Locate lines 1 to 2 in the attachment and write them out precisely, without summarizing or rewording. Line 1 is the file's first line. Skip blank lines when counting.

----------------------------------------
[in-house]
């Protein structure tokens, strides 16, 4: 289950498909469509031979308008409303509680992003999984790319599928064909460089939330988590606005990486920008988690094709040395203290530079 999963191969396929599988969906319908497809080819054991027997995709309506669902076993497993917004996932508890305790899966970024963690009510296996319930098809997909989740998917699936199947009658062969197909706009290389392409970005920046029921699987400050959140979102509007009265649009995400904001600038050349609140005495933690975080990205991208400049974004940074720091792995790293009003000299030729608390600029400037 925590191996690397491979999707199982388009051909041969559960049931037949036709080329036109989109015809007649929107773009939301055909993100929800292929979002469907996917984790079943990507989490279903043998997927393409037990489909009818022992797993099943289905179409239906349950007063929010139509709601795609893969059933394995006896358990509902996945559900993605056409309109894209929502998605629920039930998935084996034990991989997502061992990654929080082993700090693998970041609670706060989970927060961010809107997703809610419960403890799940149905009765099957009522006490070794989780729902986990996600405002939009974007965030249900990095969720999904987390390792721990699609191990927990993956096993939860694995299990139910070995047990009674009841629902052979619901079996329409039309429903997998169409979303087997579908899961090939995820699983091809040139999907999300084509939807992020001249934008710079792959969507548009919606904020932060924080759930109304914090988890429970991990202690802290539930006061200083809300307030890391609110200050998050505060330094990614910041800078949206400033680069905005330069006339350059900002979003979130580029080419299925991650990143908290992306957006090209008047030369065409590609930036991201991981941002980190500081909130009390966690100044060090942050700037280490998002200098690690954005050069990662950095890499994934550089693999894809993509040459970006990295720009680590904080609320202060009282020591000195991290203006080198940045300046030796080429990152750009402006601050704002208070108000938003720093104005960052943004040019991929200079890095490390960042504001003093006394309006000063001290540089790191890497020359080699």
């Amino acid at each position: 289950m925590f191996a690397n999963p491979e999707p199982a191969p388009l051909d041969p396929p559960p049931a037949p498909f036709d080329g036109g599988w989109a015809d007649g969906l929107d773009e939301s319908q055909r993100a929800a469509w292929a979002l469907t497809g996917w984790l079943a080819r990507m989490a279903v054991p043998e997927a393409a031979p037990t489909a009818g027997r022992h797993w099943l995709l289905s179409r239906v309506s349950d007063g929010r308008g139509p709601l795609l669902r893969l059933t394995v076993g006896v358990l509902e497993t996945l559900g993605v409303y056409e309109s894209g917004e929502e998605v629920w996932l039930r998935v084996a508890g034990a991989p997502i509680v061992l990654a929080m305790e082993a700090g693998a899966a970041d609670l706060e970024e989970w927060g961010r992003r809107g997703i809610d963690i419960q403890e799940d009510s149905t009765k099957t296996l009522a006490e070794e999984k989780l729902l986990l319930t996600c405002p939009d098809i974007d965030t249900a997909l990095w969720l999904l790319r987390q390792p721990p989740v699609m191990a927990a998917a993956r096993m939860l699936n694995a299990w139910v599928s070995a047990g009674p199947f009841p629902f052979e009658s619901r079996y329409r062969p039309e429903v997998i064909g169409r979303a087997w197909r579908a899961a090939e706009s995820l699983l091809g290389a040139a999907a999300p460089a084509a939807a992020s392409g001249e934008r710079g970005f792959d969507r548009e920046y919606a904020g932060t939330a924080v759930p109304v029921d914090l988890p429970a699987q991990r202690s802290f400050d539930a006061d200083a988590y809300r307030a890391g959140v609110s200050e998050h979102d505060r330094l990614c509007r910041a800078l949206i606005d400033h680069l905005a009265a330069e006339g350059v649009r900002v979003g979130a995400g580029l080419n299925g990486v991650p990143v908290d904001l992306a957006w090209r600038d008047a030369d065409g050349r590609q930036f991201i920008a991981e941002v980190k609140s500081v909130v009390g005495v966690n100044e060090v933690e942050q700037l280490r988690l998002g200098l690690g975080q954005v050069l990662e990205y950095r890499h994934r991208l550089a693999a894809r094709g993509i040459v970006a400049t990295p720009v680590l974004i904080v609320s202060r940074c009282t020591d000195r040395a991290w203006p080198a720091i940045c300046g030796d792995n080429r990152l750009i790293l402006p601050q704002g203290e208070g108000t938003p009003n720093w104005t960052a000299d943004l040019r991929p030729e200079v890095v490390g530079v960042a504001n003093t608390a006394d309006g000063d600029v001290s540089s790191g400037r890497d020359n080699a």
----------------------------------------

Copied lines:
[in-house]
């Protein structure tokens, strides 16, 4: 289950498909469509031979308008409303509680992003999984790319599928064909460089939330988590606005990486920008988690094709040395203290530079 999963191969396929599988969906319908497809080819054991027997995709309506669902076993497993917004996932508890305790899966970024963690009510296996319930098809997909989740998917699936199947009658062969197909706009290389392409970005920046029921699987400050959140979102509007009265649009995400904001600038050349609140005495933690975080990205991208400049974004940074720091792995790293009003000299030729608390600029400037 925590191996690397491979999707199982388009051909041969559960049931037949036709080329036109989109015809007649929107773009939301055909993100929800292929979002469907996917984790079943990507989490279903043998997927393409037990489909009818022992797993099943289905179409239906349950007063929010139509709601795609893969059933394995006896358990509902996945559900993605056409309109894209929502998605629920039930998935084996034990991989997502061992990654929080082993700090693998970041609670706060989970927060961010809107997703809610419960403890799940149905009765099957009522006490070794989780729902986990996600405002939009974007965030249900990095969720999904987390390792721990699609191990927990993956096993939860694995299990139910070995047990009674009841629902052979619901079996329409039309429903997998169409979303087997579908899961090939995820699983091809040139999907999300084509939807992020001249934008710079792959969507548009919606904020932060924080759930109304914090988890429970991990202690802290539930006061200083809300307030890391609110200050998050505060330094990614910041800078949206400033680069905005330069006339350059900002979003979130580029080419299925991650990143908290992306957006090209008047030369065409590609930036991201991981941002980190500081909130009390966690100044060090942050700037280490998002200098690690954005050069990662950095890499994934550089693999894809993509040459970006990295720009680590904080609320202060009282020591000195991290203006080198940045300046030796080429990152750009402006601050704002208070108000938003720093104005960052943004040019991929200079890095490390960042504001003093006394309006000063001290540089790191890497020359080699």